The weekend saw the fourth thematic day of COP27 focused on Adaptation & Agriculture, whereby developments and discussions centred around food systems, soil health, land use and more. The day of discussions has been viewed as critical against the backdrop of a global food crisis. With extreme weather wreaking havoc on crops, raging food inflation and the war in Ukraine, countries across the world are feeling the effects on our global food resources.
Food systems account for about a third of emissions, yet only 3% of climate finance has gone into them, a recent analysis from the Global Alliance for the Future of Food shows. Most of the $655 billion in agricultural subsidies have “insidious effects on either the climate or nutrition goals” so they need to shift, states Sara Farley at the Rockefeller Foundation. In line with this, Adaptation & Agriculture Day focused on how to safeguard the food security of close to eight billion people, and strengthen resilience against climate change.
As well as accounting for the mounting global emissions from farming, the day also brought into account the world’s smallholder farmers, who produce around a third of the world’s food. Despite this, only 1.5% of global climate finance (USD 10 billion) is currently channelled into small-scale agriculture, and just 7% (USD 700 million) is going to value chain actors like smallholder farmers.
Therefore, any progress made would need to take into account finding an equilibrium between cutting emissions without curbing food supplies.
However, there is progress: 13 countries joined the Agriculture Breakthrough this week – co-led by Egypt and the UK – to work together to make climate-resilient, sustainable agriculture the most attractive and widely adopted option for farmers everywhere by 2030.
Additional progress includes The Agriculture Innovation Mission for Climate (AIM for Climate) announcing an increased investment of more than USD 8 billion, up from USD 4 billion at COP26 with the support of over 275 government and non-government partners. AIM for Climate is a global initiative by the United Arab Emirates and the United States. The increased investment is comprised of over USD 7 billion from Government Partners with contributions from Australia, Bangladesh, Canada, Denmark, the European Commission, Finland, Hungary, Ireland, Israel, Japan, Lithuania, New Zealand, the Republic of Korea, Romania, Singapore, Spain, Sweden, Ukraine, United States, United Arab Emirates, United Kingdom, Uruguay, Vietnam, and over USD 1 billion investment from 30 Innovation Sprints.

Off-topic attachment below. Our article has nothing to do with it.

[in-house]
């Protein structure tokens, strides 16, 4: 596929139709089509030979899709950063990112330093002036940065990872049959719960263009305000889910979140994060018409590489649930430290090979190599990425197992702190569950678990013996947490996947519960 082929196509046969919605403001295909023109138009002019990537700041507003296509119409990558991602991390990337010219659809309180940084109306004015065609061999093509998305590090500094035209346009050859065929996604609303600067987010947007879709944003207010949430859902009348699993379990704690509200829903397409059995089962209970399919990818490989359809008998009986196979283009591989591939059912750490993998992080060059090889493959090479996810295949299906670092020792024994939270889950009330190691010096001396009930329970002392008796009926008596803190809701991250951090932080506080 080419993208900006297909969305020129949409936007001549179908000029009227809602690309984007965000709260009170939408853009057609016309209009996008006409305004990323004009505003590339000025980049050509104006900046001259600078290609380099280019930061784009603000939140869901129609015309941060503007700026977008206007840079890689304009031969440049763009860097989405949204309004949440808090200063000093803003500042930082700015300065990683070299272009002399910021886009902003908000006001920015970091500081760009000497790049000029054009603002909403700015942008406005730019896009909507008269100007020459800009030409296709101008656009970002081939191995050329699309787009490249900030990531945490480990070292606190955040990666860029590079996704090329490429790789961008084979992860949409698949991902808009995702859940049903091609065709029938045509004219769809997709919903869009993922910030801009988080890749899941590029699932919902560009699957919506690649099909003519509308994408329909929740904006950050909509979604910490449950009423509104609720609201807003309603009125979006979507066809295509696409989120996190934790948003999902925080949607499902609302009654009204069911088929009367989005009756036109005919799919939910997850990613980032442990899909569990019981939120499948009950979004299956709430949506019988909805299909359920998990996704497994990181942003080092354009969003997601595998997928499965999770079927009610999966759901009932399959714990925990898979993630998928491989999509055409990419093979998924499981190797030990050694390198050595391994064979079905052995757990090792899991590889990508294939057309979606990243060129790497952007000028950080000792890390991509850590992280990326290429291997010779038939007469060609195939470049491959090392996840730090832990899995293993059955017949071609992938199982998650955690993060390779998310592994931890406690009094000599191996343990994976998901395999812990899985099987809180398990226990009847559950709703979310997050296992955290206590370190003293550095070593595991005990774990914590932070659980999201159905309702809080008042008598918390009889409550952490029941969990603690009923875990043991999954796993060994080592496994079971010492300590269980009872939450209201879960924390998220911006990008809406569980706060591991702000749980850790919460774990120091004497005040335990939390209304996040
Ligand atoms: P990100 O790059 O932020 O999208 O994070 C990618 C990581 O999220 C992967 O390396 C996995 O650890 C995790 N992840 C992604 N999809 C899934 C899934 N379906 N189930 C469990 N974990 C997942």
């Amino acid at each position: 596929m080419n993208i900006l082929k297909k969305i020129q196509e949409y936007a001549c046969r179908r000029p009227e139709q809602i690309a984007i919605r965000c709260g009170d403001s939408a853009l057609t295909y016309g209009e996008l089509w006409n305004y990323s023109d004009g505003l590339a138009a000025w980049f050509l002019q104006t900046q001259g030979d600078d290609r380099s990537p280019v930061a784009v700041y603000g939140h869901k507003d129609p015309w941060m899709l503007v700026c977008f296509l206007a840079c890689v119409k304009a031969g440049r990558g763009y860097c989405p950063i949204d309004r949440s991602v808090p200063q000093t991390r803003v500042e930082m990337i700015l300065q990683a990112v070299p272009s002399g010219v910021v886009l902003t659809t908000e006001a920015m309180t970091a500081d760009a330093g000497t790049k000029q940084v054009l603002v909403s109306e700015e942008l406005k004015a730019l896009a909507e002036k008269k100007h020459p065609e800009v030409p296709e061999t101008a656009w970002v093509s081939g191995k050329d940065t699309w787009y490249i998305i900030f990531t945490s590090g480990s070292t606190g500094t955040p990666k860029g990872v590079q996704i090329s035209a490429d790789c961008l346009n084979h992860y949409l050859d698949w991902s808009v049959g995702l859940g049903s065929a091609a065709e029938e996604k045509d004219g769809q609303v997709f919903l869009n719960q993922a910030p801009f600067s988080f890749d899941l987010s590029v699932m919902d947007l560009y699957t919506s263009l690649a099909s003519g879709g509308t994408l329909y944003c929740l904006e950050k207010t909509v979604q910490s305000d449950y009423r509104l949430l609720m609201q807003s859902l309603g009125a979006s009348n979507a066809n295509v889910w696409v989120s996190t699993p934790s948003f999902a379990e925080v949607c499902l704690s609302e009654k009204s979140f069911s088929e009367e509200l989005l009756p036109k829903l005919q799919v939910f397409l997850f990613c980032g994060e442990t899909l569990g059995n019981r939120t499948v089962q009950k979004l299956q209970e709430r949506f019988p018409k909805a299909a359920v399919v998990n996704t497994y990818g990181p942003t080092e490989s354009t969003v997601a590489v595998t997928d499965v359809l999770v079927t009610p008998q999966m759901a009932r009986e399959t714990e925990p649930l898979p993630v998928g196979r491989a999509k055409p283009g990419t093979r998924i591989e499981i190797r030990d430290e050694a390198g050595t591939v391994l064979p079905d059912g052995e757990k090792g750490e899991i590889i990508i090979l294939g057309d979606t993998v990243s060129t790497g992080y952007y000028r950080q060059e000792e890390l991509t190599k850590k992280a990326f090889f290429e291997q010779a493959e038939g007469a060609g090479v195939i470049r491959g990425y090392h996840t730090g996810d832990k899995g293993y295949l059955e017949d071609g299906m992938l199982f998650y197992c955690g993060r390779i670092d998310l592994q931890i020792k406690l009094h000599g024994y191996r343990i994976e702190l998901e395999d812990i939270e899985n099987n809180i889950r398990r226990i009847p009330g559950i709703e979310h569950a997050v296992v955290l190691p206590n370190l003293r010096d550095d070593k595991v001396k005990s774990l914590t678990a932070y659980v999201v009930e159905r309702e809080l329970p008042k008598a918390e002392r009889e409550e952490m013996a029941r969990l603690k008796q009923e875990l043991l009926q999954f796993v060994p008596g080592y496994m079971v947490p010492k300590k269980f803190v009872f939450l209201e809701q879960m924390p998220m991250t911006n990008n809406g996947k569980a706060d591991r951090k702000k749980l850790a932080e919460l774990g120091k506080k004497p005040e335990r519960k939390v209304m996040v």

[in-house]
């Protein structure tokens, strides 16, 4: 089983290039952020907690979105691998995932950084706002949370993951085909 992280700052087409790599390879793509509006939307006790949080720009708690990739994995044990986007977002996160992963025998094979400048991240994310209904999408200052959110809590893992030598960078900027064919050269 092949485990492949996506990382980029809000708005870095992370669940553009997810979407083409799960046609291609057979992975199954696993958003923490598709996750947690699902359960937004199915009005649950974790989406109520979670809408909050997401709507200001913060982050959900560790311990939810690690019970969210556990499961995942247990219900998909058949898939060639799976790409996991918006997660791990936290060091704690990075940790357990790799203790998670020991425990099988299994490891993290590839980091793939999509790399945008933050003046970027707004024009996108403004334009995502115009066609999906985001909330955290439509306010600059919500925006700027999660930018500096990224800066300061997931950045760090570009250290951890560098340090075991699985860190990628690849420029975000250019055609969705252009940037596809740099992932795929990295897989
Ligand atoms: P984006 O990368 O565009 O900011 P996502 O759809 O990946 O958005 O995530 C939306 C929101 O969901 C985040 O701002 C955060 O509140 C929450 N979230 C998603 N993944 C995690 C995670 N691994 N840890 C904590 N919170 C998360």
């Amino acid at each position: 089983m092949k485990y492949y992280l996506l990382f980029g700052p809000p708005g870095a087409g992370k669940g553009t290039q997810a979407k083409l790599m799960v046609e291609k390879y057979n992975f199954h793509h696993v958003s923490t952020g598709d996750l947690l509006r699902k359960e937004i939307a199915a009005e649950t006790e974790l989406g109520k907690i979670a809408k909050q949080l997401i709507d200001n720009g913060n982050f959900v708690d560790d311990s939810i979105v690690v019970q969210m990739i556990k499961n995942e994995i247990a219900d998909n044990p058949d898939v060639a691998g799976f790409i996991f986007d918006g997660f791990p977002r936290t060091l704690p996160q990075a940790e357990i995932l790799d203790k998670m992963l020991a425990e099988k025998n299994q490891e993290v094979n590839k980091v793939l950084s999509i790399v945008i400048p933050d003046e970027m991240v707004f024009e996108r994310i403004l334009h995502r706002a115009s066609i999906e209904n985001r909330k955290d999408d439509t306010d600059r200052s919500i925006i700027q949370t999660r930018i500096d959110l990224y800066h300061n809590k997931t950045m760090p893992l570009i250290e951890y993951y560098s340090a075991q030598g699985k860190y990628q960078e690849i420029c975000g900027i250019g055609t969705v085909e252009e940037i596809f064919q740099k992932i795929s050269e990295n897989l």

The weekend also saw The African Food Systems Transformation Initiative (AFSTI) and 70 African-owned agri-busineses announcing an action plan for directing financial flows to food supply chains in Africa. It will draw finance, philanthropy, multilateral development banks, and private sources, targeting much overlooked agri-businesses and food processors who are pivotal to transforming the food outlook in Africa.
Finally, The Rockefeller Foundation has announced USD 11 million in grants to ten organizations scaling indigenous and regenerative agriculture practice around the world, with Regen10 as a flagship initiative. Evidence makes clear the central role food systems can play in mitigating climate change. The funding will help scale the development, data analysis, financing, and education around regenerative agricultural practices, which can improve global food systems and mitigate the global food crisis.
Climate change is a global crisis which requires a global collaborative response.
By transforming the way we use the planet’s resources – from the food we eat, to the clothes we wear, and the goods we buy – we can reduce the devastating impact of climate change and limit global warming to 1.5OC.
Almost half of global greenhouse gas emissions can only be tackled by changing the way we make and consume products and food. Renewable energy alone will not halt climate change – we need to talk about consumption too.
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